Wells Fargo to take back additional $75m from former execs after investigation

Wells Fargo's board of directors has blamed the bank's most senior management for creating an

Wells Fargo to take back additional $75m from former execs after investigation

Structurally, the bank was too decentralized, with department heads like Tolstedt given the mantra of "run it like you own it", and enjoying broad authority to shake off questions from superiors, inferiors, or lateral colleagues. Wells was aiming for as many as eight financial "products" per household.

For example, when the scandal first broke, Wells said it had fired roughly 5,300 employees as a result of the sales practices, the vast majority of them rank-and-file employees.

Because of the bank's decentralized structure, the problem went unnoticed for a long time.

A Wells Fargo sign is displayed in downtown Los Angeles.

It said Mr Stumpf had been "too slow to investigate or critically challenge sales practices" at the bank, or to "appreciate the seriousness of the problem". Nonetheless, her name is mentioned 142 times in the report.

Additionally, the review - which relied on hundreds of interviews and the analysis of millions of documents - found an unwillingness among executives, including Tolstedt and Stumpf to change the sales model or recognize the issues. According to the report, as recently as May 2015, senior management told the board that only 230 employees had been fired for sales practices violations. As president and chief operating officer, he became Tolstedt's immediate supervisor in November 2015. According to the report, investigators found that the bank's senior leaders "distorted the sales model and performance management system, fostering an atmosphere that prompted low-quality sales and improper unethical behavior". "So over time maybe it will grab back a little bit of its relative valuation but at this point investors have appropriately discounted all this sales scandal into the stock price", said Siefers, a principal at Sandler O'Neill. But many others "left due to their concerns", or as a result of the bank's longtime emphasis on selling more products, he said. Within the community bank, Tolstedt encouraged an aggressive sales culture, pursing rising targets that some managers complained weren't attainable. Last week, influential proxy advisory firm Institutional Shareholder Services urged shareholders to vote against the election of 12 of the 15 board members at the upcoming annual meeting, including Sanger. The directors do not plan any further firings or clawbacks, board chairman Stephen Sanger said in a conference call with reporters Monday.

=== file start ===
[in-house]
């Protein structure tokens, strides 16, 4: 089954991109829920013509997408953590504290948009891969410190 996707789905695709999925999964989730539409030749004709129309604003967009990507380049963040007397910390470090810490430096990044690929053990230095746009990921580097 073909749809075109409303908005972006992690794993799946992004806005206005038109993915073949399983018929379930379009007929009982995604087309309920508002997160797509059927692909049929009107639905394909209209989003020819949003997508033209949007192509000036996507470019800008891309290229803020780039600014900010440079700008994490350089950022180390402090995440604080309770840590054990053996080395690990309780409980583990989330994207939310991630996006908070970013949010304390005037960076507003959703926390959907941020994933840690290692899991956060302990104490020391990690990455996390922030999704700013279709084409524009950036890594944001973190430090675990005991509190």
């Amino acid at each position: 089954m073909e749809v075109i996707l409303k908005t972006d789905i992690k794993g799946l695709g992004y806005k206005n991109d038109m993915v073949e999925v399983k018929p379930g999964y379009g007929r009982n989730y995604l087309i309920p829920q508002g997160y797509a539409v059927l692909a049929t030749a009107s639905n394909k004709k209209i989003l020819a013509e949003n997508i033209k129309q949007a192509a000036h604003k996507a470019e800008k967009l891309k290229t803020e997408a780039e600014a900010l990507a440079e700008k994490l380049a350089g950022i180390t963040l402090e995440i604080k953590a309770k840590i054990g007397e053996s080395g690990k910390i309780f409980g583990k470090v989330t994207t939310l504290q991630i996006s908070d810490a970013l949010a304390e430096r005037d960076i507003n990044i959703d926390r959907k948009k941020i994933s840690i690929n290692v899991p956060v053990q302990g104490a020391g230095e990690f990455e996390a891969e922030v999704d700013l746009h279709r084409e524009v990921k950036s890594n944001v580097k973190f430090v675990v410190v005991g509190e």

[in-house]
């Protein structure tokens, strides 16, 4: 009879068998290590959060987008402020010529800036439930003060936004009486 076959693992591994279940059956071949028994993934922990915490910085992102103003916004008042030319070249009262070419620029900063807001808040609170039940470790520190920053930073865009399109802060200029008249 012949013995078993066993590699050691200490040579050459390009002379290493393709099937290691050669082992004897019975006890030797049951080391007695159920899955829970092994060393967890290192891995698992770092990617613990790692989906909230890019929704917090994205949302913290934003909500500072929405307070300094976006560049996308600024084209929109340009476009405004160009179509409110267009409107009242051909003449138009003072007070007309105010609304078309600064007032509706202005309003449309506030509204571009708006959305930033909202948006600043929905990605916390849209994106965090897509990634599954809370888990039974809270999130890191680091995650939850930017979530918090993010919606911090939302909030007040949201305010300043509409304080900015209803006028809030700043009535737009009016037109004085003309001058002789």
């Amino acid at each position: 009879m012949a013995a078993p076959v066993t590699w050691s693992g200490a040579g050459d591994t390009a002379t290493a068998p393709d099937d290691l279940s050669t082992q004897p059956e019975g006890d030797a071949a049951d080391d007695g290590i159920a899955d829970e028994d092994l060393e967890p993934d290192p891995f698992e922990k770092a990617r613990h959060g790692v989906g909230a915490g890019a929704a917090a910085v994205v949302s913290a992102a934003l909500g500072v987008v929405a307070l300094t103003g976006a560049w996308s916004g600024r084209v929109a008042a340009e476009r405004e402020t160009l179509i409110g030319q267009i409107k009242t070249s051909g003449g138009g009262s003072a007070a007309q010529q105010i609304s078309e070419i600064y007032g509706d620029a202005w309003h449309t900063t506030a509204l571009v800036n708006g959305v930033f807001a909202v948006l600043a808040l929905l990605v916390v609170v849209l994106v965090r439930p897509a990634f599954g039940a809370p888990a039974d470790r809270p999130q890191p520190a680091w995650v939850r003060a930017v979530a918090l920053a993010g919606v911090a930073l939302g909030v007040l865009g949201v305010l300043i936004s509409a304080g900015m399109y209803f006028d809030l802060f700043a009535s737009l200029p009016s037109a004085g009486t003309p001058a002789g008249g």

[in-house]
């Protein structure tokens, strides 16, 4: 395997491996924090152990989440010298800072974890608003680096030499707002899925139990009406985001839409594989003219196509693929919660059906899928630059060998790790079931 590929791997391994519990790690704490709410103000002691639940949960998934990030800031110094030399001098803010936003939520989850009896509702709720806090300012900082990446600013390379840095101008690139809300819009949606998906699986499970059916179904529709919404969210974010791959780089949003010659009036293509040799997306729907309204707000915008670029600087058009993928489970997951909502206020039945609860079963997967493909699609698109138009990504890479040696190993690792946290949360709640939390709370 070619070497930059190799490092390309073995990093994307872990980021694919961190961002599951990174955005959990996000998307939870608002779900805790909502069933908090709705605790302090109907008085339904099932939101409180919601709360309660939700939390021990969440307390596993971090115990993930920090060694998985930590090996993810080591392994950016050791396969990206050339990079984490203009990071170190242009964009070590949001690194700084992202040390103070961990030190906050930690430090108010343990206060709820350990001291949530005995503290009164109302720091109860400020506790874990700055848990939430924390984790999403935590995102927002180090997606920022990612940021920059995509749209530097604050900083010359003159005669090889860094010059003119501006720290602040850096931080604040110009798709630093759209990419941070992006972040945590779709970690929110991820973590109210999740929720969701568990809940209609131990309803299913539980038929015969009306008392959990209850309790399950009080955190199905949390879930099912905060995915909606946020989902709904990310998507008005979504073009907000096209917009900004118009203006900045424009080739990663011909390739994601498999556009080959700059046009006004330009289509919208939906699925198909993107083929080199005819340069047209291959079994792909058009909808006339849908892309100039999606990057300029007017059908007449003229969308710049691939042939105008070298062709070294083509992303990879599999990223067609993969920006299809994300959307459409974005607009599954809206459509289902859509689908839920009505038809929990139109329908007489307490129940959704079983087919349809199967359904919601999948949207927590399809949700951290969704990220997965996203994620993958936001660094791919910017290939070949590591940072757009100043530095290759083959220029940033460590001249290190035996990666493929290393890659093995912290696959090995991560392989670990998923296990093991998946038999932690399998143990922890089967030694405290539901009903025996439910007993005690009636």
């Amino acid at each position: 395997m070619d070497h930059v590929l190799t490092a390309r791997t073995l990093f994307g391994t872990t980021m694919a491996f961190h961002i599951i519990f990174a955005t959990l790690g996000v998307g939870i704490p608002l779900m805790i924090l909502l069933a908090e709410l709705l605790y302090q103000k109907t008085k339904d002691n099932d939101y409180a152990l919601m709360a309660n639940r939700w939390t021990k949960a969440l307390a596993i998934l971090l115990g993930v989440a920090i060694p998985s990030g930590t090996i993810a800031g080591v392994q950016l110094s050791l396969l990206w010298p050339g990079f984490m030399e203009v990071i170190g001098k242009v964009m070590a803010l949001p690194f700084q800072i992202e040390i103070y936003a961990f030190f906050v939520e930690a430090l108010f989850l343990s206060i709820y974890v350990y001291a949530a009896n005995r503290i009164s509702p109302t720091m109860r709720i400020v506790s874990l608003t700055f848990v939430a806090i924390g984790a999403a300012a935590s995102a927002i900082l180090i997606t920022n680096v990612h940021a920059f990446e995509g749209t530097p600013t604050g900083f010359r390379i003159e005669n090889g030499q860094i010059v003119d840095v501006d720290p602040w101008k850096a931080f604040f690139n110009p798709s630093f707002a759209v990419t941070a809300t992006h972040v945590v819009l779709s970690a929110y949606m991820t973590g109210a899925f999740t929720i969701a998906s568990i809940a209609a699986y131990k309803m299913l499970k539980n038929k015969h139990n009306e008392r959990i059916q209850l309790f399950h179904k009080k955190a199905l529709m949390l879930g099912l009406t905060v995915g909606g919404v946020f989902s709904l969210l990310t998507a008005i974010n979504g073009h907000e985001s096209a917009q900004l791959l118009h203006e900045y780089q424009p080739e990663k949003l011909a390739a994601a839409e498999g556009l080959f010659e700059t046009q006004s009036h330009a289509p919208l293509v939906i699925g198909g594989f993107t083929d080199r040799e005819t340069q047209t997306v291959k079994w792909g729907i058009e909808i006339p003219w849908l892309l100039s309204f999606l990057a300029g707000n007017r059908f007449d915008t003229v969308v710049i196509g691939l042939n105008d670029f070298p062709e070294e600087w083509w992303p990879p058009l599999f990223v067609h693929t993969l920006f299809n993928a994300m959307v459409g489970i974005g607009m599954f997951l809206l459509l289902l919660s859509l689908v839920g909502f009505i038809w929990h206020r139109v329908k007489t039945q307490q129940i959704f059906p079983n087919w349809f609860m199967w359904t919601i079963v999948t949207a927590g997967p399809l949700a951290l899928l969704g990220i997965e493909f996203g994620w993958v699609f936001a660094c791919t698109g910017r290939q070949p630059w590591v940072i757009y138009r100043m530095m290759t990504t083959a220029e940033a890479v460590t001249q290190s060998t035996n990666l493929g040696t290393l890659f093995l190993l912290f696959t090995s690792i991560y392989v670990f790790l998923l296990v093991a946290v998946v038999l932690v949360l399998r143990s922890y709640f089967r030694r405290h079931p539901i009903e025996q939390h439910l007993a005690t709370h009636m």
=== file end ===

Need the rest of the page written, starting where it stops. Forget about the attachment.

The language Wells Fargo's board uses to describe each leader makes this clear.

Stumpf, who retired in October, exercised all of his remaining options and converted them to stock, which he retained, in the months before Wells Fargo announced its regulatory settlement.

ABC News has been unable to reach either of them.

"Tolstedt never voluntarily escalated sales-practice issues and, when called upon specifically to do so, she and the community bank provided reports that were generalized, incomplete and viewed by many as misleading", the authors wrote.

The board said "the investigation identifies cultural, structural and leadership issues as root causes of improper sales practices". "Certain managers made meeting scorecard requirements their sole objective, a tactic referred to as 'managing to the scorecard, '" the report said.

Since at least 2011, according to authorities, Wells Fargo employees opened as many as 2 million unauthorized checking and credit card accounts in almost every state it does business.

In the report Well Fargo's board said they would claw back an extra $US75 million in bonus payouts on top of millions already denied senior executives involved in the scandal.

He later boasted of even higher numbers, such as 6.17 in 2014 - as Sen. This demands answers. Elizabeth Warren, are you listening?

The board's report recommended that Stumpf and Tolstedt have additional compensation clawed back for their negligence and poor management. The bank remains under investigation in several states, as well as by the Securities and Exchange Commission, for its practices. He and his committee members didn't get much support from the rest of the board, the investigators imply, even after Hernandez concluded that Tolstedt had been "intentionally misleading the board".

Last year, the Consumer Financial Protection Bureau (CFPB) fined Wells Fargo $185 million, including a $100 million penalty the bank will pay to the CFPB's civil penalty fund - the largest fine ever levied by the regulator. To assist the special committee, the group retained law firm Shearman & Sterling.

"We still have a few loose ends, but we don't think it's likely to change any findings", he said.

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